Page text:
Just five months after the announcement of iPrEx’s promising
results, a large trial of pre-exposure prophylaxis in women was closed in April
2011. The investigators concluded that even if it continued for its originally
planned duration, the FEM-PrEP trial was highly unlikely to show a significant
protective effect of Truvada against
HIV infection in this population.
However the trial organisers, Family Health International,
stressed that based on the interim
trial results, it could not be determined whether or not Truvada was effective in the prevention of HIV infection in women.
Further analyses (ongoing at the time of writing) are required before any
conclusions can be made.
The FEM-PrEP study recruited 1951 HIV-negative women aged 18
to 35 at risk of HIV infection in South Africa,
Kenya and Tanzania. Women
were randomised to receive daily oral Truvada
(tenofovir and FTC in one pill) or placebo. On average, participants took the
study drug for 12 months and attended study visits for 14 months.
Among all trial participants the approximate annual rate of
new HIV infections was 5% per year, and a total of 56 new infections had been
recorded up to February 2011. These were equally distributed between the Truvada and placebo groups (28 in each
The decision to halt recruitment early indicated that the
Independent Data Monitoring Committee, which scrutinised the trial, came to the
conclusion that even if another 2000 women were to be enrolled onto the trial
and followed for a year each (as planned), it was highly unlikely that any
protective effect of Truvada that
might emerge would be enough to demonstrate a statistically significant benefit
This might be because the magnitude of effect seen in the
first 1951 women was somewhat too small to be statistically significant, or
because there was no substantial difference, and more analysis of the trial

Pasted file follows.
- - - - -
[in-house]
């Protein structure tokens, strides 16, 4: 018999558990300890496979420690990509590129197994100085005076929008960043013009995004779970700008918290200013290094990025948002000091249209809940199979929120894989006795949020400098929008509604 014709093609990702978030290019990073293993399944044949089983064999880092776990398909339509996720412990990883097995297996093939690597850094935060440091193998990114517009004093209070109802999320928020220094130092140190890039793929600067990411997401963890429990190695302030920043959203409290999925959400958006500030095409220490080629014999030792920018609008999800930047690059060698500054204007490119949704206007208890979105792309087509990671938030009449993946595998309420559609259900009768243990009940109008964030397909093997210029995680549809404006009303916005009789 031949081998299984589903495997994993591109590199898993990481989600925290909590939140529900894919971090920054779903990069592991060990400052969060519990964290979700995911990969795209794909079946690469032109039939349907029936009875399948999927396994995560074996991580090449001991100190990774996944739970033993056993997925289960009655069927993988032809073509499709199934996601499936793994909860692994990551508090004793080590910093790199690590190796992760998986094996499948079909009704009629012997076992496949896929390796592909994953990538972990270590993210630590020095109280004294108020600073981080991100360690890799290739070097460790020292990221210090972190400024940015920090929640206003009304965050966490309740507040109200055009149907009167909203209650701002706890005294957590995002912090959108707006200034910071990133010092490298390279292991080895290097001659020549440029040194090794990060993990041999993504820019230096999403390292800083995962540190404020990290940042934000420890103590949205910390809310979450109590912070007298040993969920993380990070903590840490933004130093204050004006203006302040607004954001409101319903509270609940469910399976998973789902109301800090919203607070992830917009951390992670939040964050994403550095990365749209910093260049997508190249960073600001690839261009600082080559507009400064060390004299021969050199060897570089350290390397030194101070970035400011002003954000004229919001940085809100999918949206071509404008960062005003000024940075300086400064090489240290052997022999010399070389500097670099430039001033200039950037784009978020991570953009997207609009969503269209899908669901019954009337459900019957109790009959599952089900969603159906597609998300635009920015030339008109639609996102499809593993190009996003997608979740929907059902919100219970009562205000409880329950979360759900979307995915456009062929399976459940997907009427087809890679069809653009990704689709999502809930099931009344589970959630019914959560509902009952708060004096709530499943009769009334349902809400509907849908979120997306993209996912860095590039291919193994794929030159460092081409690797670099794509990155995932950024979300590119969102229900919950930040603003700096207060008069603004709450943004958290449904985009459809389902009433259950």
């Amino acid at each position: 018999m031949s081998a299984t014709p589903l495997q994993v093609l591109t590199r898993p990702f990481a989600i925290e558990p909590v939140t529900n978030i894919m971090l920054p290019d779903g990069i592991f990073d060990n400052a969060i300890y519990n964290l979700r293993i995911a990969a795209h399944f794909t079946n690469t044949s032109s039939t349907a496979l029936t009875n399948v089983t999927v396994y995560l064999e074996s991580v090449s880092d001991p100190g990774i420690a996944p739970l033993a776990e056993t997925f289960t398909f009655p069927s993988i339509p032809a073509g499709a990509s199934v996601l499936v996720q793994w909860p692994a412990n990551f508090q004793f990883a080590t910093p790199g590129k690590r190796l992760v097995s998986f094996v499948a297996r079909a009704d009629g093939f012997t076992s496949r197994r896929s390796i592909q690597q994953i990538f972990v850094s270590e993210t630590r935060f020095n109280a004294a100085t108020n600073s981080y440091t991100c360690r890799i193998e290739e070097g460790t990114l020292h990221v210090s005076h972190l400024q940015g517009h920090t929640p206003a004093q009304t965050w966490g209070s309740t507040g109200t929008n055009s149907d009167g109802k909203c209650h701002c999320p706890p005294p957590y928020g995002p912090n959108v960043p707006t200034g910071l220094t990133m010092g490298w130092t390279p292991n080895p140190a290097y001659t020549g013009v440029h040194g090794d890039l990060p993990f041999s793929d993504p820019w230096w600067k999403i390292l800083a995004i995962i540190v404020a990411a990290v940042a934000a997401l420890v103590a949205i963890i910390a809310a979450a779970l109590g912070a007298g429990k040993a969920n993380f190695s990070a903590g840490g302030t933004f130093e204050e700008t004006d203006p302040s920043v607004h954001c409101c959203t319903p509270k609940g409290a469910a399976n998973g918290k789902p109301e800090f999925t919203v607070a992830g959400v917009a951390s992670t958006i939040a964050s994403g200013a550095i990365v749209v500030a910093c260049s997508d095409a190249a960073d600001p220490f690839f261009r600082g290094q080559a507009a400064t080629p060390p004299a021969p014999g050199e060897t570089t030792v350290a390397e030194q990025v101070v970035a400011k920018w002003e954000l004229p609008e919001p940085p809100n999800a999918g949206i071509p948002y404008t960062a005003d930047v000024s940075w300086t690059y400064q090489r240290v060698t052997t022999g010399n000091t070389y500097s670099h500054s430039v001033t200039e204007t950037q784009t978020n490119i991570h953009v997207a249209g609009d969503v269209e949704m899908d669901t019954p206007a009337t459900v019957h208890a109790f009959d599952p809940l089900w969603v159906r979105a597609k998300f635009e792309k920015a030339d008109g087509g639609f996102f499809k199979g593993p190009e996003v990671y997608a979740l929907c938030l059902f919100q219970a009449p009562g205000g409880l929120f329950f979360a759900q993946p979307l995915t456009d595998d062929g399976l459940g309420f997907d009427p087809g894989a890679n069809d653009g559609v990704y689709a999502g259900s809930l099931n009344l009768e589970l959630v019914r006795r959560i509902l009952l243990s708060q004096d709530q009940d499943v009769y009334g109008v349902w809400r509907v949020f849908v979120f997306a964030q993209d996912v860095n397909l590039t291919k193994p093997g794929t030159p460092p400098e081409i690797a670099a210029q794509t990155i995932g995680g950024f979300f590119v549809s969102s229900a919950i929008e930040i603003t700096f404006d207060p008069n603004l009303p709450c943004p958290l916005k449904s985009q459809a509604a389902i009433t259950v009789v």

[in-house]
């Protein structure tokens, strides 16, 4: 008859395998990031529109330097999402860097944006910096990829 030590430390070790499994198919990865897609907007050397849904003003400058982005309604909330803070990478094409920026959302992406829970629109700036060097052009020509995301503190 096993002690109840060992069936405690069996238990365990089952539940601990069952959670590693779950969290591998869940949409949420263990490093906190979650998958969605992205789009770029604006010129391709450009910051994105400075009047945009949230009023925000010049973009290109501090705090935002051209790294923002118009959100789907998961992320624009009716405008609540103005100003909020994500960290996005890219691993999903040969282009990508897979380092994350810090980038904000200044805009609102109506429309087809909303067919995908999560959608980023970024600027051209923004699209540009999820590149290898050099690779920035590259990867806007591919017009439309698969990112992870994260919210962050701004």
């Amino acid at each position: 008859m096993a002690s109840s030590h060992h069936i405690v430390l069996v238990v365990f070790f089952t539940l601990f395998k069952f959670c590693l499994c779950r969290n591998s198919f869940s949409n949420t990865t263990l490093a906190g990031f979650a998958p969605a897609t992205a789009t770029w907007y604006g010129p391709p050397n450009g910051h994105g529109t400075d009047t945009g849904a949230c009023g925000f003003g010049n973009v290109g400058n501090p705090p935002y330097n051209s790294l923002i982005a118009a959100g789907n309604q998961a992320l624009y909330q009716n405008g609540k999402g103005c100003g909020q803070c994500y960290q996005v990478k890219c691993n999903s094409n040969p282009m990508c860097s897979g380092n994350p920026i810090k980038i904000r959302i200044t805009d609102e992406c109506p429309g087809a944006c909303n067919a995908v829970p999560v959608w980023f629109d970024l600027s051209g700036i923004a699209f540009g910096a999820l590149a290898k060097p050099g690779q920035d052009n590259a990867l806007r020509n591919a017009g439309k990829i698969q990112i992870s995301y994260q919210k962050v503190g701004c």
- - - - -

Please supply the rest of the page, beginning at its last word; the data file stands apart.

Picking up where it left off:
data will be needed.
In particular it is unclear whether the women in the two
study arms had a similar total exposure to their assigned study medication: an
equal number of infections at month 12 may not translate into an equal rate of
infection, because women in one group may have a higher number of total months
covered by study medication.
The investigators said they planned to concentrate further
analyses on two linked areas: a detailed investigation of adherence, and of
drug levels in women taking Truvada.
Overall adherence (based on participant’s self-report) was
95%, but at the time of writing, there are no data on differences in adherence
between study arms, differences in adherence over time or differences in adherence
according to the adherence measures used.
Monitoring will look into whether drug levels in blood are
matched by levels in the vagina. Studies have found that oral tenofovir tends
to reach higher levels in rectal tissues than in vaginal tissue. Although a
study presented at the 2011 Conference on Retroviruses and Opportunistic
Infections (CROI) found adequate levels in vaginal tissue, presenter Craig
Hendrix warned that “what is ‘enough’ for prevention is yet to be defined”.1
There were significantly more pregnancies in women taking Truvada than placebo. This could explain
the lack of efficacy. Pregnancy excluded women from the trial, which would mean
women on Truvada spent more time not
taking pills, on average, than women on placebo. Any protective effect of Truvada may be so attenuated that it was
not demonstrably better than placebo.
The more troubling possibility is that Truvada had an unexpected drug interaction with the women’s
contraception (all participants were provided with free contraceptives, in most
cases injectable or oral hormonal contraceptives). If tenofovir or FTC altered
levels of contraceptive, this could also alter the thickness of the vaginal
mucous membrane and thus alter a woman’s vulnerability to HIV. However, no such
interaction has been described.
The third possibility is that side-effects amongst women
taking Truvada might have caused
their adherence to be poorer than in women taking placebo; the iPrEx study
found a higher rate of nausea in men taking Truvada
in the first month.
The result may indicate that antiretroviral drugs may show
different levels of effective prevention in different populations, social
groups and locations. This may be driven by differences in adherence or sexual
behaviour. It therefore underlines the importance of testing new prevention
technologies in a variety of different populations.